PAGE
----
Saturday, 5 February 2011

Gardens shelter snakes and lizards

I know that my garden supports a small number of frogs and toads. While the frogs were quick to lay claim to my new wildlife pond, spawning in the first spring after the pond had been dug, the toads show a more terrestrial existence, most often appearing on the patio on damp nights to frighten the dogs. The fact that our garden is walled on three sides and located in the middle of town, is probably sufficient reason for the lack of any other amphibians or reptiles. It is known that only the common frog readily penetrates the urban landscape, possibly because of its greater dispersive powers or, more likely, because it is assisted by householders moving spawn from one pond to another.

It seems that the range of reptiles and amphibians you can attract into your garden is, to a greater extent, determined by where your garden is located and the nature of the habitats that surround it. There are some gardens, recently built on former heathland sites in Dorset, that have visiting Adders and Smooth Snakes, the latter a rare species these days. Other rural gardens might support a thriving population of Great Crested Newts or Grass Snakes, and I know of gardens in Norfolk that have both. Less common in most Norfolk gardens is the Slow-worm, not a worm but a legless lizard, with a beautifully patterned body (in the case of the adult males).

Recent research has underlined that the features you have within your garden can also have an influence on which amphibian and reptile species you can support. Open compost heaps are used by Grass Snakes, the elevated temperatures within the mound of decomposing vegetable material help the Grass Snake’s eggs to develop, while stacks of logs and piles of rubble provide shelter for this and other species. There is a garden just down the road from here where the owner has placed sheets of corrugated tin at various points around his large, wooded garden, He now has an impressively large population of Grass Snakes and Slow-worms.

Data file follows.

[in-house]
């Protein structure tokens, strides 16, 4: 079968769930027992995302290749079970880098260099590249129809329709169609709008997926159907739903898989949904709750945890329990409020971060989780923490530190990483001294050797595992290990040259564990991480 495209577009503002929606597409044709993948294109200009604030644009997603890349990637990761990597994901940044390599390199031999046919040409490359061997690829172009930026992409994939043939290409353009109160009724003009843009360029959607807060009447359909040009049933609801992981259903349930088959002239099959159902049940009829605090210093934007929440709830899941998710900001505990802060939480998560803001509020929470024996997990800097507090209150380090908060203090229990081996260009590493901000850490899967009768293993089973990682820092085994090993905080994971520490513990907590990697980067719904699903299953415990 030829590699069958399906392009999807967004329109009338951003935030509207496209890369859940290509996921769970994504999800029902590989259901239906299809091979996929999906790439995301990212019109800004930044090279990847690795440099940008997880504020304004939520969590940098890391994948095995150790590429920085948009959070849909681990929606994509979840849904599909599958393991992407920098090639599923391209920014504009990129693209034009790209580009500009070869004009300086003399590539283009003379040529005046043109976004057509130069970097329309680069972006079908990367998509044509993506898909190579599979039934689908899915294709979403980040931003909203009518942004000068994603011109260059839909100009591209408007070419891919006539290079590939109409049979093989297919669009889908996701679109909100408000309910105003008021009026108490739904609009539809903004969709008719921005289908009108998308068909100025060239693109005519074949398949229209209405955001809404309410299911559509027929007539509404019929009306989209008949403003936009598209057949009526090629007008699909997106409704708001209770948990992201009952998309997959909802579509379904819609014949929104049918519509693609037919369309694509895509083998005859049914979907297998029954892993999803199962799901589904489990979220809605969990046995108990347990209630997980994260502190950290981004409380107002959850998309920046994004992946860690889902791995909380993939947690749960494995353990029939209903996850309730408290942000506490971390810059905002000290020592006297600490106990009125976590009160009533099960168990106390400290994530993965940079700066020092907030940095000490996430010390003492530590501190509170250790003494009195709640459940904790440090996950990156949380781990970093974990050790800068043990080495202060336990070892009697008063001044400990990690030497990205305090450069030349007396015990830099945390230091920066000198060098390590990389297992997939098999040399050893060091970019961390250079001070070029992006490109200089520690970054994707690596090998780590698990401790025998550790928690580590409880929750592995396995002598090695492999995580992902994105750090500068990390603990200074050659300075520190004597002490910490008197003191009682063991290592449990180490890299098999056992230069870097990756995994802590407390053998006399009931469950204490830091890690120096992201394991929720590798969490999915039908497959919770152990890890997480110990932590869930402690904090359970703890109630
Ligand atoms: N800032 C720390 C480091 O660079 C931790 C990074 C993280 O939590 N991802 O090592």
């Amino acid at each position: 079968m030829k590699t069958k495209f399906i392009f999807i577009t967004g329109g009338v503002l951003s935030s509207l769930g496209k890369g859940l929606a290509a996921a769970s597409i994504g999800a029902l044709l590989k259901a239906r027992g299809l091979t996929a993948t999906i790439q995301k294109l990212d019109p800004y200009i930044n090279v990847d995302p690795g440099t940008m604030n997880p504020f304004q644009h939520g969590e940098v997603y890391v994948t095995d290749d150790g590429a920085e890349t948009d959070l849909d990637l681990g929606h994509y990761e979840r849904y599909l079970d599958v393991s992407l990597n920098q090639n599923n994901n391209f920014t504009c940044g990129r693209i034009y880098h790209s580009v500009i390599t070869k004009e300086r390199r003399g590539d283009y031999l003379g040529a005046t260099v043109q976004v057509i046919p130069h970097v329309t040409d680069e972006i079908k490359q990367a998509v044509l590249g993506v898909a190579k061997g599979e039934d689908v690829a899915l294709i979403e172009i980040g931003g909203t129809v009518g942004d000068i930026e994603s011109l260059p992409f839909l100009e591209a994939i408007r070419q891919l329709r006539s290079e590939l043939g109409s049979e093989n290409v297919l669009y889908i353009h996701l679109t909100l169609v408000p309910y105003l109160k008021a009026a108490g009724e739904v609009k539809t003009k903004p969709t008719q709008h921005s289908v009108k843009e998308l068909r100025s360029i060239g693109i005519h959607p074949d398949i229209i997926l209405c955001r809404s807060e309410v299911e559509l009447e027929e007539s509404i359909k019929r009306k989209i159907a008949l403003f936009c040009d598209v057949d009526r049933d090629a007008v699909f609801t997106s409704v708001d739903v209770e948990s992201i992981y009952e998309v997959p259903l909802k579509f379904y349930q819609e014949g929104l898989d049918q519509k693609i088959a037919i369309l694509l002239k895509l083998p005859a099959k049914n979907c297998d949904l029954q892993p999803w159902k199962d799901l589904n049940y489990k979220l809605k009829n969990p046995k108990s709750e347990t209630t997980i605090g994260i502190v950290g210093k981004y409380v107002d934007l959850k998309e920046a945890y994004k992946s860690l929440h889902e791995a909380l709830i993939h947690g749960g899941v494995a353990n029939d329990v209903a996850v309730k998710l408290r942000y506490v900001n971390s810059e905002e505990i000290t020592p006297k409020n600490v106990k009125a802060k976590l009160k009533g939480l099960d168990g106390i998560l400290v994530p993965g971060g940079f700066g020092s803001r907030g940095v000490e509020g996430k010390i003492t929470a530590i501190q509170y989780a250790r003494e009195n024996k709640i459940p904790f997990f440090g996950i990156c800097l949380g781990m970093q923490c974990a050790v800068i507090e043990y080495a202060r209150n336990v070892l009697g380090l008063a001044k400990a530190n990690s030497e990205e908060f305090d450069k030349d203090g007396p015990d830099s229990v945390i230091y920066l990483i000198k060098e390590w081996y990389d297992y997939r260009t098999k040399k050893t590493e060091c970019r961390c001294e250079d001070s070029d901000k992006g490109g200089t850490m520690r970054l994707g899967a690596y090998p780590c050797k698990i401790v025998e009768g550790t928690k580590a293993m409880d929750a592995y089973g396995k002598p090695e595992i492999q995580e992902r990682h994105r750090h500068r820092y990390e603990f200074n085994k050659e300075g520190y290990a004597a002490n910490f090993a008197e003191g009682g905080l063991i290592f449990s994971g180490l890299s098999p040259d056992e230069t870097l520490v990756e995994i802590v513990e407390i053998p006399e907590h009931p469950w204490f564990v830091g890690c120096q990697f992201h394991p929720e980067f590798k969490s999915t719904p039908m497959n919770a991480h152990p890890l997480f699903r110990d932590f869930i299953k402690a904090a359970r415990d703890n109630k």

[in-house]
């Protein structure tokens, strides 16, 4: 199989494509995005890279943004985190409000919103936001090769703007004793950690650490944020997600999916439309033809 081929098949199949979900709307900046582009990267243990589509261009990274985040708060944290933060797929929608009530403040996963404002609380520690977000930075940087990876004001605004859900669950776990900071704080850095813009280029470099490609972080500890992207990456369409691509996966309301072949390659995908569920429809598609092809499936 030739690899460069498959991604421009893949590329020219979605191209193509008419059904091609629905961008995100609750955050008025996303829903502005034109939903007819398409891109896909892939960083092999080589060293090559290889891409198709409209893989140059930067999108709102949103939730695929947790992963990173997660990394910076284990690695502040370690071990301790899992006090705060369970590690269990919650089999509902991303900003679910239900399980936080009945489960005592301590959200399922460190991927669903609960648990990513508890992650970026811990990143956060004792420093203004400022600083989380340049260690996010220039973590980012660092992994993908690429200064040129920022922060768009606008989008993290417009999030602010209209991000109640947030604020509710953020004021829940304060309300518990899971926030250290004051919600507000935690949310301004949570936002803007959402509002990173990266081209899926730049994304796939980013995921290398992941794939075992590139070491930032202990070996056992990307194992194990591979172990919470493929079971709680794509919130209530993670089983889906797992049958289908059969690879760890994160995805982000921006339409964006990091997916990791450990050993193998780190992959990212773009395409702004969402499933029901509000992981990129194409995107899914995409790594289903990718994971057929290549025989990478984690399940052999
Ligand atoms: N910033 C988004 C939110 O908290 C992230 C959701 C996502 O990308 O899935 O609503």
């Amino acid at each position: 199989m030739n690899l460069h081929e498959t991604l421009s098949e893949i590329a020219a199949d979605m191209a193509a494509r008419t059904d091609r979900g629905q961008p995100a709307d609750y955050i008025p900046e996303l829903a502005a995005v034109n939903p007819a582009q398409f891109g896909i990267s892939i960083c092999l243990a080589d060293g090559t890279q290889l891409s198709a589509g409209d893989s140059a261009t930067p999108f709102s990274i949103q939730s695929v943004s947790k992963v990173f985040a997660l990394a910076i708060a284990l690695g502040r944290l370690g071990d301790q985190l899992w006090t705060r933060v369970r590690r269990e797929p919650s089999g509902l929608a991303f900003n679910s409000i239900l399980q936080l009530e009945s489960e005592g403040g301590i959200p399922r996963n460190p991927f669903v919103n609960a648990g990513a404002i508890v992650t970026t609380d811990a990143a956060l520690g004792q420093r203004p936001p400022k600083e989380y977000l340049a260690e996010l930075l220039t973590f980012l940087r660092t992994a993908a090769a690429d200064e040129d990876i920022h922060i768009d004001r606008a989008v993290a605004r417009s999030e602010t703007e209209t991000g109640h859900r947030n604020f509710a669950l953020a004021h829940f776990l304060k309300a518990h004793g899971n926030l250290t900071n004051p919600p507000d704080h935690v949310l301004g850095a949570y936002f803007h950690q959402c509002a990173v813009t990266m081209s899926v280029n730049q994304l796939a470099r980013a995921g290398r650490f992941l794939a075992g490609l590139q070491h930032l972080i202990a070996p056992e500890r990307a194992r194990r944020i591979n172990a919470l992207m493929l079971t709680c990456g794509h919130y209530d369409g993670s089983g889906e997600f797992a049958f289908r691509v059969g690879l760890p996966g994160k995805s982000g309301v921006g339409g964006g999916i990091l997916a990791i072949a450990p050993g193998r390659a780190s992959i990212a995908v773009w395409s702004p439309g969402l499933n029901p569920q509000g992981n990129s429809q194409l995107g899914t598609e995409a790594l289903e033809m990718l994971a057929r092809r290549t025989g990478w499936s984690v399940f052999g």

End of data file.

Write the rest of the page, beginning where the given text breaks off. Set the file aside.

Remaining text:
If you are an active gardener like me, then you are more likely to stumble across one of these garden-dwelling reptiles or amphibians but in many gardens they will go unnoticed. Having said this, cat owners sometimes find that their pet has delivered some unfortunate frog, Slow-worm or Grass Snake, which would otherwise have gone unnoticed. The impact of cat predation on some of our reptile and amphibian species might be quite significant, at least in terms of the numbers killed each year. There are likely to be other risks (lawn mowers and garden chemicals to name but two) so the garden can be a difficult place for some species.

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